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iii.
85
A PARABLE.

60. Hyenas also perish there, in the act of eating one another. The excrements burn, and a loathsome stench spreads in all directions.

61. The centipedes, trying to fly, are devoured by the urchins. The ghosts, with burning hair, hover about, equally vexed with hunger and heat.

62. In such a state is that awful house, where thousands of flames are breaking out on every side. But the man who is the master of the house looks on from without.

63. And he hears his own children, whose minds are engaged in playing with their toys, in their fondness of which they amuse themselves, as fools do in their ignorance.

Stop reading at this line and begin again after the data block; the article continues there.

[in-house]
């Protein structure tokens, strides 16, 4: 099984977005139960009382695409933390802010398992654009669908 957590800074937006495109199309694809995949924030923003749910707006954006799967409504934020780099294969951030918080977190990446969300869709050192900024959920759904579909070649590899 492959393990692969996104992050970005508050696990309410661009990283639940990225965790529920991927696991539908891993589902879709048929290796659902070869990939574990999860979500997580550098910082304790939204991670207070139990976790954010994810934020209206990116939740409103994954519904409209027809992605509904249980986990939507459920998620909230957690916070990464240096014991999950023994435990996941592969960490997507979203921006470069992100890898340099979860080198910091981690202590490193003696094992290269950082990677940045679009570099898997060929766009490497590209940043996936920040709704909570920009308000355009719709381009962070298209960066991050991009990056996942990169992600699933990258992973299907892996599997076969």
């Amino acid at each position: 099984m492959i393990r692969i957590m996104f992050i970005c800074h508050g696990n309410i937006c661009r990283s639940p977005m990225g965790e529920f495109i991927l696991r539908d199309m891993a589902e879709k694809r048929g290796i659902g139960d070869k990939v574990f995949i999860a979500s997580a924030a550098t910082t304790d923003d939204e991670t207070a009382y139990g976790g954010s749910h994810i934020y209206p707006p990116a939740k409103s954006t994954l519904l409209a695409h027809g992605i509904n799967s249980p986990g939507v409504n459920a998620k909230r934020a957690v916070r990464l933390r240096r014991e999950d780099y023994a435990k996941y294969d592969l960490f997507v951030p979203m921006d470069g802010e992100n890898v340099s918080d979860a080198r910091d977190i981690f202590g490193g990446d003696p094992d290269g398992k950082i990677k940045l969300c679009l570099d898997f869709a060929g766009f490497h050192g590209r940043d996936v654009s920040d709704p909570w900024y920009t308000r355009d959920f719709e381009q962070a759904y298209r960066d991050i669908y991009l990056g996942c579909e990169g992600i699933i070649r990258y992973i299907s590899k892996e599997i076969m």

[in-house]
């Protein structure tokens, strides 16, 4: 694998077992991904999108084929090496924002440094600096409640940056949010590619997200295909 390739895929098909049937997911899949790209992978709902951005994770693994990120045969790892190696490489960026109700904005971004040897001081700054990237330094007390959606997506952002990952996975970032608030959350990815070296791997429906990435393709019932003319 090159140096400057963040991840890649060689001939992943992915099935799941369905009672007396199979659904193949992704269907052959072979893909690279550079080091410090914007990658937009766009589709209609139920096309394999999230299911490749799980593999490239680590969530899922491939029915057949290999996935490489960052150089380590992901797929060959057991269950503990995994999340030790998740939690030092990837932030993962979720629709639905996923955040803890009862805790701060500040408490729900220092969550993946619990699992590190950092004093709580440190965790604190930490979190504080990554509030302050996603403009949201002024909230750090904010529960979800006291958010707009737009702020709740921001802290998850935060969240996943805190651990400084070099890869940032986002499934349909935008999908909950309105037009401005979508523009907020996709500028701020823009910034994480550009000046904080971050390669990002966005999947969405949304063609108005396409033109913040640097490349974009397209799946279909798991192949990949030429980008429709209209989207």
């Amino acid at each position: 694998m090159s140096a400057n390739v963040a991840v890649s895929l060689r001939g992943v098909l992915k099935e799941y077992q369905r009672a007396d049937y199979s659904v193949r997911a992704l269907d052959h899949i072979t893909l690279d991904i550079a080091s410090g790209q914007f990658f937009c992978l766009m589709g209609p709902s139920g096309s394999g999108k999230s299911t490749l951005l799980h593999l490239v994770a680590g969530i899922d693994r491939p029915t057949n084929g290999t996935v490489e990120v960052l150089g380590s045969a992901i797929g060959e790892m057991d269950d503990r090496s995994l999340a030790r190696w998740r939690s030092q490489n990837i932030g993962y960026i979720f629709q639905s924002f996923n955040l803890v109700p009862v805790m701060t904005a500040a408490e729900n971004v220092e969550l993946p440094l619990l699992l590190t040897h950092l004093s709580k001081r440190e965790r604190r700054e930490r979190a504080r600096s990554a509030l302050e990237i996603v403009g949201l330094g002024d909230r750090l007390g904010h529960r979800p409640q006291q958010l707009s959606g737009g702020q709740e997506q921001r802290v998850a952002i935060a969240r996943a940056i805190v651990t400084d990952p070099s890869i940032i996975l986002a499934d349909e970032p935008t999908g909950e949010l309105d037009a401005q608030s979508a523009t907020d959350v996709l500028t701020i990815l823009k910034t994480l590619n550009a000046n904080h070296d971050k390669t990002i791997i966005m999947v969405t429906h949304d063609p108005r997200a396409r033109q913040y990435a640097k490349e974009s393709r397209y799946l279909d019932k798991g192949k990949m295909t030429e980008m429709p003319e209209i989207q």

64. And as he hears them he quickly steps in[1] to save his children, lest his ignorant children might perish in the flames.

65. He tells them the defect of the house, and says: This, young man[2] of good family, is a miserable house, a dreadful one; the various creatures in it, and this fire to boot, form a series of evils.

66. In it are snakes, mischievous goblins, urchins, and ghosts in great number; hyenas, troops of dogs and jackals, as well as vultures, seeking their prey.

67. Such beings live in this house, which, apart


  1. This trait is wanting in the prose relation. The explanation, I fancy, is this: If the description of the glowing house refers to morning twilight, the father (Pitâmaha, or Day-god) will needs step in afterwards; if, on the other hand, the evening twilight is meant, he will already have left the house. In the former case he calls his children to activity, to their daily work; in the latter he admonishes them to take their rest, exhorts them to think of the end of life.
  2. In addressing more persons it is not uncommon that only one is addressed as representing the whole company.